Singularity - Use of Singularity Functions for Beam Slope and Deflections(a simpler method to replace sections 5.5 and 9.6 in Beer and Johnston A

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Unformatted text preview: Use of Singularity Functions for Beam Slope and Deflections (a simpler method to replace sections 5.5 and 9.6 in Beer and Johnston) A special family of math functions can be used to write a single M(x) equation, resulting in only two constants of integration C 1 and C 2 even for the most complicated beam. These functions (which we’ll call “singularity functions”) are defined as follows: = 0 if x is less than a <x-a> n = (x-a) n if x is greater than or equal to a, where a is the distance from the left end of the beam. These functions can be multiplied by constants and can be integrated using simple power law integration. For example, the unit step function <x-a> = 0 or 1, depending on the value of x and C <x-a> = 0 or C, depending on the value of x. A single integration of C <x-a> 0 gives C <x-a> 1 , while a second integration gives C < x-a > 2 . 2 These properties make it possible to use singularity functions to describe the effects of the common simple loading components on a single M(x) equation valid over the whole length of the beam with...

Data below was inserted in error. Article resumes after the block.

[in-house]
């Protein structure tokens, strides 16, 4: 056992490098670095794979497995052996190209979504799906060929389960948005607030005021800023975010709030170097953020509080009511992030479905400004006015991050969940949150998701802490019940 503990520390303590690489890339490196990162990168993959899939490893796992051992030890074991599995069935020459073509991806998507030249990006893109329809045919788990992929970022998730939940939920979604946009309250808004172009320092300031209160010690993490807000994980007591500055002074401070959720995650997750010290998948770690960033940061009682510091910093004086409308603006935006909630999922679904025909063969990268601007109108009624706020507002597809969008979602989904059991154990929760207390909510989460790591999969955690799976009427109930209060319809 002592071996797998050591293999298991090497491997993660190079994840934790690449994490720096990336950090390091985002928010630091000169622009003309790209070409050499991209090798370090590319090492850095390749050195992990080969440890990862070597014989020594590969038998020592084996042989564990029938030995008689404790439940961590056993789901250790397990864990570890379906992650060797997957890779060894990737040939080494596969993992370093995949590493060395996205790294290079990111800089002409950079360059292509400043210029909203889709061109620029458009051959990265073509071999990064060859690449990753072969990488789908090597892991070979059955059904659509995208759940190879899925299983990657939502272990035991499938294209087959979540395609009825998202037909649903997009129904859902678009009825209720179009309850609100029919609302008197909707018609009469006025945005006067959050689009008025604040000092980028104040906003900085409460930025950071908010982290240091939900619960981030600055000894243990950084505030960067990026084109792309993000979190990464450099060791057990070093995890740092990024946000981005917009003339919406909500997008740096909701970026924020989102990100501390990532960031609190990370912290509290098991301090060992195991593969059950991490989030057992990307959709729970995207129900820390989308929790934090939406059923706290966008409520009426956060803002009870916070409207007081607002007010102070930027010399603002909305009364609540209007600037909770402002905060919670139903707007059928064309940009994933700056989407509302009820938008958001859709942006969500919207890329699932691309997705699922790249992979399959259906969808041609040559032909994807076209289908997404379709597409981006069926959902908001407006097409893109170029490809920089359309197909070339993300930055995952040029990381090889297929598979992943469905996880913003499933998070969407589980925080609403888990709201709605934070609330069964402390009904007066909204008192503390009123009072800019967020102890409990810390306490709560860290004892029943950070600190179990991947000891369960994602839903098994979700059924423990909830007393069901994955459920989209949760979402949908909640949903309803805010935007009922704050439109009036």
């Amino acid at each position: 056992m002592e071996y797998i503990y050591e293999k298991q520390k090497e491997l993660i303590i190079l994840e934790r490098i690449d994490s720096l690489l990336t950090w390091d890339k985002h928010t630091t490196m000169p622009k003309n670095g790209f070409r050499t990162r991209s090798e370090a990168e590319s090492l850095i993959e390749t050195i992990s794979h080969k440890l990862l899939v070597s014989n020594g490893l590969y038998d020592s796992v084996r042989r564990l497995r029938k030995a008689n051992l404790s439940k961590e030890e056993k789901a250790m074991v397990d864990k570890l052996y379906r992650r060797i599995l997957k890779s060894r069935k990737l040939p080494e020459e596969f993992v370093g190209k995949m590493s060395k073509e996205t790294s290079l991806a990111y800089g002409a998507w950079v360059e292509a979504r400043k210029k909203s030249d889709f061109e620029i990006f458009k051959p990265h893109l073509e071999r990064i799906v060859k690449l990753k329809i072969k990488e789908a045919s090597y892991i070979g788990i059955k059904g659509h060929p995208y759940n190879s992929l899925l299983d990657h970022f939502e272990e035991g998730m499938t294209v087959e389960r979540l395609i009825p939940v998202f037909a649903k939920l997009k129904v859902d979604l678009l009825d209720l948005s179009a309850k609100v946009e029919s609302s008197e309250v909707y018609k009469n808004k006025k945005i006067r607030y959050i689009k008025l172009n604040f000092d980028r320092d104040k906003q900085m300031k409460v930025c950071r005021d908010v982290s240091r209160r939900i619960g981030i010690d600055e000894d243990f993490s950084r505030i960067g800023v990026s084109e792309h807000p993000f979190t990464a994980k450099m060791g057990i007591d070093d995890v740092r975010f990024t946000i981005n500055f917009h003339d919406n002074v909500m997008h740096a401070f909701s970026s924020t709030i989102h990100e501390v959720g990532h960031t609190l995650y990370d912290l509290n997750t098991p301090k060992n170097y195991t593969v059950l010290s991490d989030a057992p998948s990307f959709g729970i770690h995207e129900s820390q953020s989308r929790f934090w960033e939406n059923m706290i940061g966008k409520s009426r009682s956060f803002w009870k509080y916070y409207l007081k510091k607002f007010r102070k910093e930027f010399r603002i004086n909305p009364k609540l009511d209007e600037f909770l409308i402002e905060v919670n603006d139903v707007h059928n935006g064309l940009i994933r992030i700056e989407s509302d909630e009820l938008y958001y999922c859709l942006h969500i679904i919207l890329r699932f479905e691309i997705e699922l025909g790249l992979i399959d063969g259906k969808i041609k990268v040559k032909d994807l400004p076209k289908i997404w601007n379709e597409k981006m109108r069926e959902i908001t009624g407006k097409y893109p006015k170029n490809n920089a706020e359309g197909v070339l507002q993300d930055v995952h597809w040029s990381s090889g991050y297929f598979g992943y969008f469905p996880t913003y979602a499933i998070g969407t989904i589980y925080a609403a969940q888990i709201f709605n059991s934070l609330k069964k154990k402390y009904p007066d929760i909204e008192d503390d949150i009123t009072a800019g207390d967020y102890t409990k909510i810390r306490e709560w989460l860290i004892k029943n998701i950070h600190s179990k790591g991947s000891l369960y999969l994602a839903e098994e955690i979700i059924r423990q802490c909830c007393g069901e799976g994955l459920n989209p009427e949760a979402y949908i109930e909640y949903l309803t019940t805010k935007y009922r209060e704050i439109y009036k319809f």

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This note was uploaded on 09/06/2011 for the course EGM 3520 taught by Professor Dickrell during the Spring '08 term at University of Florida.

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Singularity - Use of Singularity Functions for Beam Slope and Deflections(a simpler method to replace sections 5.5 and 9.6 in Beer and Johnston A

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